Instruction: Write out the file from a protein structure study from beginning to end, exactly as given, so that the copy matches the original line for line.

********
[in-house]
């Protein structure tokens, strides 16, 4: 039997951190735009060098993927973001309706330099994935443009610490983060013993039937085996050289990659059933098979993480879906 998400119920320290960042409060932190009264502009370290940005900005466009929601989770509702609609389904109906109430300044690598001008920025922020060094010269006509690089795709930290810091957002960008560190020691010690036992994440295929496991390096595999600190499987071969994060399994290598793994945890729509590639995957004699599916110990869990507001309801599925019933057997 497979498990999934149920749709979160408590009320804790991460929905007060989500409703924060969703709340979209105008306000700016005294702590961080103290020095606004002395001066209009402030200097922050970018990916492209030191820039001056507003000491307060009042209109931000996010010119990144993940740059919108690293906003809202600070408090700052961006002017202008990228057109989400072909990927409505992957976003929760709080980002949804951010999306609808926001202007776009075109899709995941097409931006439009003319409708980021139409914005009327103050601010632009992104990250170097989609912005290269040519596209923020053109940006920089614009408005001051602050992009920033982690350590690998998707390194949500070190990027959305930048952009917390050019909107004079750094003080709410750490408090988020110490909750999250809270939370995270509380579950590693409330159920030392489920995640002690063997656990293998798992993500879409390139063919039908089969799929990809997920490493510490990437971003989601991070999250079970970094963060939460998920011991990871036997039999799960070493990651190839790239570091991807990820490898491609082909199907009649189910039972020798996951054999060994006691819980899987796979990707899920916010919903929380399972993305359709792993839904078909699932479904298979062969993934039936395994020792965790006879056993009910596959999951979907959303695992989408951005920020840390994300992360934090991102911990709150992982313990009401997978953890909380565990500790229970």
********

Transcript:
[in-house]
């Protein structure tokens, strides 16, 4: 039997951190735009060098993927973001309706330099994935443009610490983060013993039937085996050289990659059933098979993480879906 998400119920320290960042409060932190009264502009370290940005900005466009929601989770509702609609389904109906109430300044690598001008920025922020060094010269006509690089795709930290810091957002960008560190020691010690036992994440295929496991390096595999600190499987071969994060399994290598793994945890729509590639995957004699599916110990869990507001309801599925019933057997 497979498990999934149920749709979160408590009320804790991460929905007060989500409703924060969703709340979209105008306000700016005294702590961080103290020095606004002395001066209009402030200097922050970018990916492209030191820039001056507003000491307060009042209109931000996010010119990144993940740059919108690293906003809202600070408090700052961006002017202008990228057109989400072909990927409505992957976003929760709080980002949804951010999306609808926001202007776009075109899709995941097409931006439009003319409708980021139409914005009327103050601010632009992104990250170097989609912005290269040519596209923020053109940006920089614009408005001051602050992009920033982690350590690998998707390194949500070190990027959305930048952009917390050019909107004079750094003080709410750490408090988020110490909750999250809270939370995270509380579950590693409330159920030392489920995640002690063997656990293998798992993500879409390139063919039908089969799929990809997920490493510490990437971003989601991070999250079970970094963060939460998920011991990871036997039999799960070493990651190839790239570091991807990820490898491609082909199907009649189910039972020798996951054999060994006691819980899987796979990707899920916010919903929380399972993305359709792993839904078909699932479904298979062969993934039936395994020792965790006879056993009910596959999951979907959303695992989408951005920020840390994300992360934090991102911990709150992982313990009401997978953890909380565990500790229970």